Furthermore, if elected, he will abolish IRAP, a regional tax imposed on production activities that are paid even if the company incurs a loss. This would most certainly be a relief for all these small or medium companies. Italy is the only country to have such a tax.
Lastly, he would call for the implementation of a Marshall plan for Africa. Both Italy and Europe cannot receive such large number of refugees at a time when they are unable to sustain millions of people living below the poverty line. Not to mention the difficulties that these refugees face by crossing sea and land to reach countries in which they would have many difficulties adapting to. In this context, it would make sense and probably be less costly and more humanitarian establishing an international plan to improve the lives of these refugees in their home countries.
The Cost of Reform
The cost of all these reforms is no doubt high – around €94bn. The question everybody asks is where the money will be found. Berlusconi says they will be self-financed. From the reorganisation of tax expenditures to deductions and credits that benefit specific activities and groups of taxpayers, the benefit will be between €36bn and €40bn.
From these changes, the inflow is expected to be €3bn. Due to the fair flat tax, companies and individuals alike will have an incentive to pay taxes, instead of resorting to tax evasion. From this, the benefit is valued at around €20bn. Berlusconi also mentions the assets that will be confiscated from the Mafia, which are considered to be around €5bn per year. Not to mention the benefit that will come in the form of economic growth. Therefore, the inflows are forecasted to be between €131bn and €140bn, versus a cost of the reforms of €90bn. If successful, it will probably lead to a reduction of the debt as well.
Yet, politically speaking, what is his campaign strategy? The people want an end to the ‘endless recovery’. They want jobs and security without all the drama that comes with populist and radical forces. Thus, the Five Star Movement will be his key to victory. That is why he has made them the centre of attacks. Just as in 1994, he came to the battlefield to save Italy from neo-communist forces, now he is perceived as the knight who will shield the country from disruptive and incompetent parties.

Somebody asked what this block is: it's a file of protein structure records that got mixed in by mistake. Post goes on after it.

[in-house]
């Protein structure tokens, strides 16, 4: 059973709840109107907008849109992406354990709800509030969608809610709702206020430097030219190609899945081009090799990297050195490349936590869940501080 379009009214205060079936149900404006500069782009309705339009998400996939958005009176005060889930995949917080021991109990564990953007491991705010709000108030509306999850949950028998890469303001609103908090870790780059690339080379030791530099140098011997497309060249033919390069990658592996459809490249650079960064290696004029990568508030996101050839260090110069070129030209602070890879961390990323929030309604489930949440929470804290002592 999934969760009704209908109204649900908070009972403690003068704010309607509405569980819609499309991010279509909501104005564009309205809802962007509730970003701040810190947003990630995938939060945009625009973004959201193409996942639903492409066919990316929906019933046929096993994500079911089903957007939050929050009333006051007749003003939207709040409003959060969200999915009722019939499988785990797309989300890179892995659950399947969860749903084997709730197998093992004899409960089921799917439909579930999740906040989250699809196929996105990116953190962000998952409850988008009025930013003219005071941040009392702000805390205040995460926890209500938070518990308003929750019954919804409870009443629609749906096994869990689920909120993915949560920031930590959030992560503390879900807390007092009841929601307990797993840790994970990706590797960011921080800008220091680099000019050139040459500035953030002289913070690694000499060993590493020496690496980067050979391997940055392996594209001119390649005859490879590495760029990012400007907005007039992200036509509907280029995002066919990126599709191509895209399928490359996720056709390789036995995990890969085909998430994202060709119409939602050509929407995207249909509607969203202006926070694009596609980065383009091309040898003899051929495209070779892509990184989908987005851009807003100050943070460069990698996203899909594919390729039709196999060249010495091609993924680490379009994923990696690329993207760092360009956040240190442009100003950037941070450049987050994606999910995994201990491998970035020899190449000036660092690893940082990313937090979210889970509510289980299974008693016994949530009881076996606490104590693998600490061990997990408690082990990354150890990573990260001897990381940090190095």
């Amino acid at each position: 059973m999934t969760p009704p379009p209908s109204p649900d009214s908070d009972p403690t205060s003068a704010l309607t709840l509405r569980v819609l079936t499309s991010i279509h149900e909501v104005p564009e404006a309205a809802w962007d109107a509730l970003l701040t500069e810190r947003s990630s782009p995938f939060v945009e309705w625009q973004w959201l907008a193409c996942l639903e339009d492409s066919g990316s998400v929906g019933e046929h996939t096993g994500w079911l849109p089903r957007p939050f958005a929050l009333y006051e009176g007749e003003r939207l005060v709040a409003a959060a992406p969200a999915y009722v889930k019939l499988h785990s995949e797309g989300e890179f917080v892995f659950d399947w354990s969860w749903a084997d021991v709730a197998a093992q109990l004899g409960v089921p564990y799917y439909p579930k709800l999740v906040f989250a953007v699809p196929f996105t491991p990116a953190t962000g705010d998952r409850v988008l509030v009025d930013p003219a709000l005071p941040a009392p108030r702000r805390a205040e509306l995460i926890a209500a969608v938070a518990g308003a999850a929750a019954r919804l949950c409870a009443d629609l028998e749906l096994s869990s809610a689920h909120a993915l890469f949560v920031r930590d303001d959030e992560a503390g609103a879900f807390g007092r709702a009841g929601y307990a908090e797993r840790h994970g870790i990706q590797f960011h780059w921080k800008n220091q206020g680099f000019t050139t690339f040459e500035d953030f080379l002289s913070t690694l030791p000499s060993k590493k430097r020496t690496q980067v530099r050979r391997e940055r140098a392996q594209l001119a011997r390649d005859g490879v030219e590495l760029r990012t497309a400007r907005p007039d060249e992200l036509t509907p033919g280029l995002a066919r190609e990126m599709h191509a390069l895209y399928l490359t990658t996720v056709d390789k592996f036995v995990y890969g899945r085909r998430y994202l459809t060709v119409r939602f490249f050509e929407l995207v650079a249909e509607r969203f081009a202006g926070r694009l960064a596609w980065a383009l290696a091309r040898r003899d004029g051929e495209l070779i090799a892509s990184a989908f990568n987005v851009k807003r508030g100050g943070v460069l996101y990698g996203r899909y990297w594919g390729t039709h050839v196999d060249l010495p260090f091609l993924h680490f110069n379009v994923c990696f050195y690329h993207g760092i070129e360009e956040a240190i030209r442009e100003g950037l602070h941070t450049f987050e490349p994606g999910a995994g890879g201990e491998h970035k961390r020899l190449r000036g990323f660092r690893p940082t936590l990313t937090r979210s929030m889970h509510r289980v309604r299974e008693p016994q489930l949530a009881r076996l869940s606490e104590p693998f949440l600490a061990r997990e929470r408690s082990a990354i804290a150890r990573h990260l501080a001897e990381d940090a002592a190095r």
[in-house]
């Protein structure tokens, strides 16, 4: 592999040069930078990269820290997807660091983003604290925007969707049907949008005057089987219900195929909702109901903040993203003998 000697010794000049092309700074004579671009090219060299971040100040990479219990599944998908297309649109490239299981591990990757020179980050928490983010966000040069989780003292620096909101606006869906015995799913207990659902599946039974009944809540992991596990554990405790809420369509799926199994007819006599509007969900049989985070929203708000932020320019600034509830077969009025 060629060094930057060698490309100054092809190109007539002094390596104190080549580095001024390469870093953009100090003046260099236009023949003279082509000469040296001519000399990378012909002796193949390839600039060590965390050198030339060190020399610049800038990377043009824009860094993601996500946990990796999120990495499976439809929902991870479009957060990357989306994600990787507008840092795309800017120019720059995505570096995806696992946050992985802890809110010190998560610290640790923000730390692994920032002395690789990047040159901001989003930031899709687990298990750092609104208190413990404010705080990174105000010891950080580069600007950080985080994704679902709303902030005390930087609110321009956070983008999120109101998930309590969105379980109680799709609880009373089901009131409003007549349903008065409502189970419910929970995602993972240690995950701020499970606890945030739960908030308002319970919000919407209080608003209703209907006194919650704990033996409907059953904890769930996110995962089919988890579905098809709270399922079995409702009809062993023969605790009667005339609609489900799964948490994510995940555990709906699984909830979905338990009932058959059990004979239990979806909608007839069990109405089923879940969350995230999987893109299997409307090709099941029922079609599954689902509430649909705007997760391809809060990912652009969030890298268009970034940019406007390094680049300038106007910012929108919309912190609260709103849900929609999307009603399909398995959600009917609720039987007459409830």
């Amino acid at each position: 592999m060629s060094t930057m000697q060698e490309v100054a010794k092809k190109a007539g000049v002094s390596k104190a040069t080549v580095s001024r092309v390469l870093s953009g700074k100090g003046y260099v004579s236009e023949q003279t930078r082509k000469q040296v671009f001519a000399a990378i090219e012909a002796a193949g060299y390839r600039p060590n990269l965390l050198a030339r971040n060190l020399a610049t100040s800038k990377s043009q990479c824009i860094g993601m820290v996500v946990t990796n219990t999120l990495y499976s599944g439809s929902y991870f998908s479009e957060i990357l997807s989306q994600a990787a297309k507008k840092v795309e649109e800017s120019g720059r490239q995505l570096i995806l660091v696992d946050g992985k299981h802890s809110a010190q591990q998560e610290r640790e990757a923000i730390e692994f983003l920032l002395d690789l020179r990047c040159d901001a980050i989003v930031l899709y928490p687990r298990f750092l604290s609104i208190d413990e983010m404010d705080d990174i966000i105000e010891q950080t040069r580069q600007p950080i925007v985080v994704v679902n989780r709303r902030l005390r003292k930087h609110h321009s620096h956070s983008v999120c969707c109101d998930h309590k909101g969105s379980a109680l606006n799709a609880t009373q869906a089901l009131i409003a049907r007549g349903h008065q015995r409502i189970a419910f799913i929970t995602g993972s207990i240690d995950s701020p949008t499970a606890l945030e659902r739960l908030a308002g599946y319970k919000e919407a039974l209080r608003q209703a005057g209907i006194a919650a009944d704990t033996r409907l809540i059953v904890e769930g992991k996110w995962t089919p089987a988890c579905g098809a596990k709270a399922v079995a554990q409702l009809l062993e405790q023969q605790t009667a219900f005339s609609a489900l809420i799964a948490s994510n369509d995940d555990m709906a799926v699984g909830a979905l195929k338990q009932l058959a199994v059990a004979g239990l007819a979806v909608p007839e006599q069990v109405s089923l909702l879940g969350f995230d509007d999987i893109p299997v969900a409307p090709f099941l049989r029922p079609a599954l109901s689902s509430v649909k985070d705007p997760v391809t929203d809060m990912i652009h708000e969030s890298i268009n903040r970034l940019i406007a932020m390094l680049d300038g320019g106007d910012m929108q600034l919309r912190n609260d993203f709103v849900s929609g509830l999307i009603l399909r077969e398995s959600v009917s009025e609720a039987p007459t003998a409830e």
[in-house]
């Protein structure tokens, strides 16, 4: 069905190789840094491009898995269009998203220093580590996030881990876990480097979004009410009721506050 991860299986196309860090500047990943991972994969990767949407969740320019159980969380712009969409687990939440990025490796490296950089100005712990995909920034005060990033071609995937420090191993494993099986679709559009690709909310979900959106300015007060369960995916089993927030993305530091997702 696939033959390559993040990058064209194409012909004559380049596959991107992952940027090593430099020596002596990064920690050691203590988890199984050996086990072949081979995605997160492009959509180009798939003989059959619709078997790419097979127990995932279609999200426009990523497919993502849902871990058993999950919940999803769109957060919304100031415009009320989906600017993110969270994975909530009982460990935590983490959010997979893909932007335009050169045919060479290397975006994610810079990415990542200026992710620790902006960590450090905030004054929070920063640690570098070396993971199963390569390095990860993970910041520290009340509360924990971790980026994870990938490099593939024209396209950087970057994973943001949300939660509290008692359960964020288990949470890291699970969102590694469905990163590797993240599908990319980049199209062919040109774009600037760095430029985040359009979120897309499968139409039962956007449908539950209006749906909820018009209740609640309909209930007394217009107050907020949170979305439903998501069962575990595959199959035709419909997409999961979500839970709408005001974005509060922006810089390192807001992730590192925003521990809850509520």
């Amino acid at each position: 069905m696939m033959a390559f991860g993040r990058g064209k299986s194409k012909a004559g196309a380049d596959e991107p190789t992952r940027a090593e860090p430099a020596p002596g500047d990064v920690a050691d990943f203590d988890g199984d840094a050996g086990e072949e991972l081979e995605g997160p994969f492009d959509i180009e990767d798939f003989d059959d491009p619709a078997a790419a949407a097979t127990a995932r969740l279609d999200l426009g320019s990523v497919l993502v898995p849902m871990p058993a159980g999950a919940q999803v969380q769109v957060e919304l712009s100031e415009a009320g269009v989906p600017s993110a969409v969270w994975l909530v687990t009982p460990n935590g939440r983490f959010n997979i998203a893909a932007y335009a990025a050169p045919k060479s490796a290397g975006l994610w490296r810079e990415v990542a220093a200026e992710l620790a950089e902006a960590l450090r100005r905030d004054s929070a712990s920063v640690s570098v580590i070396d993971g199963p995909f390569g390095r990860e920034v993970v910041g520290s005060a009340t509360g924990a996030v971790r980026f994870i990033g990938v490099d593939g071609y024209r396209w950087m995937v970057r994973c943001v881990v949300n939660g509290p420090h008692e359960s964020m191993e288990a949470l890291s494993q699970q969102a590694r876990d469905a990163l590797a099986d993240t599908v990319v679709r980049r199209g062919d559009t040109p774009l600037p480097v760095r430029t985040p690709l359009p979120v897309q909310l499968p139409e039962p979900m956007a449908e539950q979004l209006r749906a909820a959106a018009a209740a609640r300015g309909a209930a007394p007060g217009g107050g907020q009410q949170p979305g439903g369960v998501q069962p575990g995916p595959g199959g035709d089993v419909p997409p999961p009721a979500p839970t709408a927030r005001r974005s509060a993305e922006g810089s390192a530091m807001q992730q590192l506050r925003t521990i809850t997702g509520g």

Il Cavaliere, as he is known, is a man who has created a media empire and left his mark on the real estate market. He has been able to create jobs, which is what people care for at the end of the day. Ironically, the figure, who has been Prime Minister four times, represents change. The Democratic Party has been in government for 7 years with no results, while the Five Star Movement has made a mess of Rome (which they won in the last regional elections), showing once again its incapability to govern.
He is hoping that undecided electors that have stayed home in the past elections will show up for him. The argument is that these are voters who have preferred to abstain from voting in the absence of a suitable candidate. However, with him back in the field, they will choose his coalition.
Berlusconi offers a deal for his sceptics as well. This will probably be his last campaign. He is simply asking for the last possibility to change his country through conservative policies that have worked in many other countries. In addition to these, his biggest achievement is being able to pacify the Northern League leader, Matteo Salvini, who is no longer seeking Italy’s exit from the Eurozone and has softened his tone about many issues to the relief of many.
A strong Italy that will abandon leftist and radical parties will certainly bring stability and contribute to a strong Europe that is in desperate need of a new direction and renewed hope.
The campaign has just started. However, with the Cavaliere back in play as a considerable force, it will undoubtedly be a confrontation full of surprises, charisma and charm.